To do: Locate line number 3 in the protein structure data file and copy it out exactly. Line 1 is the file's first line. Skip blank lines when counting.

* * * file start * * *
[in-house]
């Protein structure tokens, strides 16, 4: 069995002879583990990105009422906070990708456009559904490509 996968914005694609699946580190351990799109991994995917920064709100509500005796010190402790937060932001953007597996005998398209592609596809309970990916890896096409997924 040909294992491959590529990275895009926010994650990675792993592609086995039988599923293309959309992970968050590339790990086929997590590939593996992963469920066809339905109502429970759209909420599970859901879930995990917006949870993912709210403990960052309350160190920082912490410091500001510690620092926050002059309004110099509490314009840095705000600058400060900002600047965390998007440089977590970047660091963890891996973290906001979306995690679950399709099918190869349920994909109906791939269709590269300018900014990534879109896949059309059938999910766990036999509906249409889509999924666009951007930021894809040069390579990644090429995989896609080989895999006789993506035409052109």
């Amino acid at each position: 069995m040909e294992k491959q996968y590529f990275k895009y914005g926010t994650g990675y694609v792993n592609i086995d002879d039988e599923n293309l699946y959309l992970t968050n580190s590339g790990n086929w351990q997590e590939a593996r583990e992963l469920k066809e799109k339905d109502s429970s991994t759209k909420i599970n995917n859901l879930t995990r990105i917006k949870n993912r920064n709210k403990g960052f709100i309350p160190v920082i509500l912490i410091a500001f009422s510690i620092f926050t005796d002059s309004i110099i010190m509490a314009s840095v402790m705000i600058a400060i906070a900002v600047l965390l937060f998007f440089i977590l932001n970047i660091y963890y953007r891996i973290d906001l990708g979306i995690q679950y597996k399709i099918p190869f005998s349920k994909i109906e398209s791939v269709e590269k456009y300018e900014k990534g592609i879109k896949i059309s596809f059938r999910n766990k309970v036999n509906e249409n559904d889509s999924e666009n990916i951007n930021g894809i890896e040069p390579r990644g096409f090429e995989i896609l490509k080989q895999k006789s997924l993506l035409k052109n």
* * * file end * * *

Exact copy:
């Amino acid at each position: 069995m040909e294992k491959q996968y590529f990275k895009y914005g926010t994650g990675y694609v792993n592609i086995d002879d039988e599923n293309l699946y959309l992970t968050n580190s590339g790990n086929w351990q997590e590939a593996r583990e992963l469920k066809e799109k339905d109502s429970s991994t759209k909420i599970n995917n859901l879930t995990r990105i917006k949870n993912r920064n709210k403990g960052f709100i309350p160190v920082i509500l912490i410091a500001f009422s510690i620092f926050t005796d002059s309004i110099i010190m509490a314009s840095v402790m705000i600058a400060i906070a900002v600047l965390l937060f998007f440089i977590l932001n970047i660091y963890y953007r891996i973290d906001l990708g979306i995690q679950y597996k399709i099918p190869f005998s349920k994909i109906e398209s791939v269709e590269k456009y300018e900014k990534g592609i879109k896949i059309s596809f059938r999910n766990k309970v036999n509906e249409n559904d889509s999924e666009n990916i951007n930021g894809i890896e040069p390579r990644g096409f090429e995989i896609l490509k080989q895999k006789s997924l993506l035409k052109n």